Other than the hotels segment and cigarettes, education and stationery products, progressive normalisation was witnessed in the later part of the first quarter across all operating segments
Diversified group ITC Ltd’s chairman Sanjiv Puri on Friday said the near-term outlook remains “uncertain” amid constantly evolving consumer trends and industry dynamics in view of the “yet unfolding impact” of COVID-19.
Also, he said the spate of localised lockdowns is further impacting the recovery momentum.
Mr. Puri, however, said that other than the hotels segment and cigarettes, education and stationery products, progressive normalisation was witnessed in the later part of the first quarter across all operating segments.
“The near-term outlook remains uncertain as consumer trends and industry dynamics constantly evolve in the backdrop of the yet unfolding impact of the pandemic and shape of economic recovery,” the chairman said while addressing the company’s shareholders at the annual general meeting.
Mr. Puri said the company will continue to closely monitor the situation and respond with agility to strengthen its market standing while sharply focusing on cost reduction measures.
Discretionary spends in the market are down and there is evidence of value-seeking behaviour with a shift to larger basket purchases, large value packs with infrequent shopping frequency, he added.
The estimates for the Indian economy indicate a substantial contraction in 2020-21, with several sectors experiencing severe demand destruction, he said, adding “this is likely to shrink livelihood opportunities considerably causing a severe stress on consumer spends.”
Such a situation, he stressed, calls for a strategic response focusing on the vigorous pursuit of “value-accretive opportunities leveraging the company’s institutional strengths on the one hand whilst driving thrift, cost optimisation and conservation of cash on the other”.
Mr. Puri added that black swan events like this pandemic also brings opportunities like never before and unleash forces of innovation and creativity to shape a more sustainable and inclusive future.
“There is no doubt that the task ahead will be daunting. Though the Indian economy will face multi-dimensional challenges in the short term, it is certainly reassuring that our country remains one of the major economies in the world with huge potential,” he said.
According to Mr. Puri, future will belong to purposeful enterprises, which will constantly build competitiveness with agility and innovation to respond speedily to external shocks and emerge even stronger from the crisis.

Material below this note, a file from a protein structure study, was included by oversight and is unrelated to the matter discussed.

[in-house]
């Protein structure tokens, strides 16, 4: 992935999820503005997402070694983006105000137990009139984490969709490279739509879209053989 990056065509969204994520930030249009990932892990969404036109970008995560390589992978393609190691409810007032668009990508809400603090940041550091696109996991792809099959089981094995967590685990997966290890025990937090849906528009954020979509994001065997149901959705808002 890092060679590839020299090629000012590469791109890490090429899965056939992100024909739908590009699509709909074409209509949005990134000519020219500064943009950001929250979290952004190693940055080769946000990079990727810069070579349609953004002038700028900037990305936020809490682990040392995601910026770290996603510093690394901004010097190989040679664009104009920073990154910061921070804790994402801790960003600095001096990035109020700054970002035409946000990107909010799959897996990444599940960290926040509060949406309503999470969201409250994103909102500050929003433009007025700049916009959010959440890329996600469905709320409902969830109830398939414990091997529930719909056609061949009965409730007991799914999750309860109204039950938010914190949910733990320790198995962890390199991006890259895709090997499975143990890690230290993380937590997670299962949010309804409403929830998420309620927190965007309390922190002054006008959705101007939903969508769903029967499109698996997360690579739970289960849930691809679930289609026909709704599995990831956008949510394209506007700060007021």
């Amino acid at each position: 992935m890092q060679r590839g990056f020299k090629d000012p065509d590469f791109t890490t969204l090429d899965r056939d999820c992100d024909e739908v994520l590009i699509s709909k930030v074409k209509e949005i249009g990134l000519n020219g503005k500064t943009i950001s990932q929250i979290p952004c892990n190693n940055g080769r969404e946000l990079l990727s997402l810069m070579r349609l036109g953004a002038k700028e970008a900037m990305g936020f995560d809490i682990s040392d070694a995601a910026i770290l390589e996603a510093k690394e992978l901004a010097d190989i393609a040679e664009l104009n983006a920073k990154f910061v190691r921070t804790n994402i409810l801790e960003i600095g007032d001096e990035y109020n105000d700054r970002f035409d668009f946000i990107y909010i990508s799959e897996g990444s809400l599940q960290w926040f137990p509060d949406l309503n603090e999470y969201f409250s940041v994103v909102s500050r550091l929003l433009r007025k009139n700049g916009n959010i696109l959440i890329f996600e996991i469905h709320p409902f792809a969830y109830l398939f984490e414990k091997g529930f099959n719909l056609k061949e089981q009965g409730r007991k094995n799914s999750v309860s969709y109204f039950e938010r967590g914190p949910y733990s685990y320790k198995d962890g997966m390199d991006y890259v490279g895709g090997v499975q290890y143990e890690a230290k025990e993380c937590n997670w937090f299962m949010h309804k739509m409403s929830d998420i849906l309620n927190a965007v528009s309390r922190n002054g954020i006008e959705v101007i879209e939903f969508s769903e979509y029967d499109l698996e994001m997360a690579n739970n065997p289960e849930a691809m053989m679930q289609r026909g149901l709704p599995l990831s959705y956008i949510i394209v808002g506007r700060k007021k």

Responding with agility to emerging consumer needs, ITC had fast tracked the design, development and go-to-market strategy of innovative products and services, he said.
ITC had leveraged its innovation engine and had rapidly introduce over 40 first-to-market products and variants during the pandemic to meet emerging consumer demand, Mr. Puri said.
While these science-led innovations witnessed encouraging consumer response, he said a surge in demand in food and hygiene products required a substantive scale-up in capacity.
The company ramped up production of its hygiene products like Savlon sanitisers 275 times to cater to the surge in demand, he said.
Over 180 factories manufacturing essential products in Foods, Personal Care and Hygiene as well as Paperboards and Packaging were progressively made operational, the chairman said.
Moreover, after lockdown digital shopping surged exponentially even as neighbourhood grocery stores emerged as the lifeline for essential supplies, he noted.
ITC, he said, was the first company to move in collaborations with several online food aggregators such as Dominos, Swiggy, Zomato, Dunzo and direct selling firm Amway to leverage their direct to home reach.
According to Mr. Puri, reports suggest an increase in demand for products and services that focus on health, wellness, safety and hygiene and consumers continue to prefer trusted brands.
“Quite expectedly, the demand for essential products in the food and hygiene segments witnessed a surge, he added.
During the April-June quarter, the nationwide lockdowns had impacted ITC’s performance, particularly in segments such as hotels, cigarettes, education and stationery products, paperboards and packaging businesses.
ITC, which sources over 3 million tonnes of agri-products from 22 States said, it is well poised to expand its horizons in the agricultural sector.
It is stepping up farmer engagement in wheat, potato, chillies and fruits and vegetables through a crop value chain cluster model to connect small farmers to markets.
“We are now ready to implement e-Choupal 4.0 at scale and bring the benefits of the digital revolution to empower farmers even more effectively, he said.
This digital platform, designed as a crop agnostic integrated solution framework, will synergistically aggregate technologies like remote sensing, precision farming, drone-based services, quality assaying, e-marketplace and many others, he said.
“It is now ITC’s vision to empower 10 million farmers in India multiplying livelihoods that will benefit over 50 million people,” he added.
While talking about sustainability goal, Mr. Puri said: ITC aspires to meet 50 per cent of its total energy consumption from renewable sources by 2030.
In FY 2019-20, it had a revenue of ₹ 46,807.34 crore.